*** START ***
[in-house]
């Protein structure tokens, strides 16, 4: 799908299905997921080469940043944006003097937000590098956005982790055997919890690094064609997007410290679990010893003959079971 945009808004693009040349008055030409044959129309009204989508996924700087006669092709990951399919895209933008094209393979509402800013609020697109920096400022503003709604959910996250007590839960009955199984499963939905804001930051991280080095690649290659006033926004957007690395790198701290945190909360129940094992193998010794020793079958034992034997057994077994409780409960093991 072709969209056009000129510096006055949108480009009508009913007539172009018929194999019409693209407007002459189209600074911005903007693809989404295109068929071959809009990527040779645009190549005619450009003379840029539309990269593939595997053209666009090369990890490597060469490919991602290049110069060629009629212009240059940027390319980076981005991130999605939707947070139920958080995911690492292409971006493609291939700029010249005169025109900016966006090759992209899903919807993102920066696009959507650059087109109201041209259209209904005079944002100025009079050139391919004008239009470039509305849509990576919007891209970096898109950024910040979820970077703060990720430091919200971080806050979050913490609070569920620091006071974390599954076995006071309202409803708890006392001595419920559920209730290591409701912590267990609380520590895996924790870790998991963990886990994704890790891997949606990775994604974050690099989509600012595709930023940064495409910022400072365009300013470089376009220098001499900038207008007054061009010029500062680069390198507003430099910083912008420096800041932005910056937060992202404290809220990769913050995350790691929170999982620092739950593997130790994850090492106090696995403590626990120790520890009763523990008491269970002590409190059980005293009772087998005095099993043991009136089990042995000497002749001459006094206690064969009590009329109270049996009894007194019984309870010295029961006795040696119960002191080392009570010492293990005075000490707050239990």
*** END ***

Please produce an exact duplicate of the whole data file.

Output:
[in-house]
């Protein structure tokens, strides 16, 4: 799908299905997921080469940043944006003097937000590098956005982790055997919890690094064609997007410290679990010893003959079971 945009808004693009040349008055030409044959129309009204989508996924700087006669092709990951399919895209933008094209393979509402800013609020697109920096400022503003709604959910996250007590839960009955199984499963939905804001930051991280080095690649290659006033926004957007690395790198701290945190909360129940094992193998010794020793079958034992034997057994077994409780409960093991 072709969209056009000129510096006055949108480009009508009913007539172009018929194999019409693209407007002459189209600074911005903007693809989404295109068929071959809009990527040779645009190549005619450009003379840029539309990269593939595997053209666009090369990890490597060469490919991602290049110069060629009629212009240059940027390319980076981005991130999605939707947070139920958080995911690492292409971006493609291939700029010249005169025109900016966006090759992209899903919807993102920066696009959507650059087109109201041209259209209904005079944002100025009079050139391919004008239009470039509305849509990576919007891209970096898109950024910040979820970077703060990720430091919200971080806050979050913490609070569920620091006071974390599954076995006071309202409803708890006392001595419920559920209730290591409701912590267990609380520590895996924790870790998991963990886990994704890790891997949606990775994604974050690099989509600012595709930023940064495409910022400072365009300013470089376009220098001499900038207008007054061009010029500062680069390198507003430099910083912008420096800041932005910056937060992202404290809220990769913050995350790691929170999982620092739950593997130790994850090492106090696995403590626990120790520890009763523990008491269970002590409190059980005293009772087998005095099993043991009136089990042995000497002749001459006094206690064969009590009329109270049996009894007194019984309870010295029961006795040696119960002191080392009570010492293990005075000490707050239990």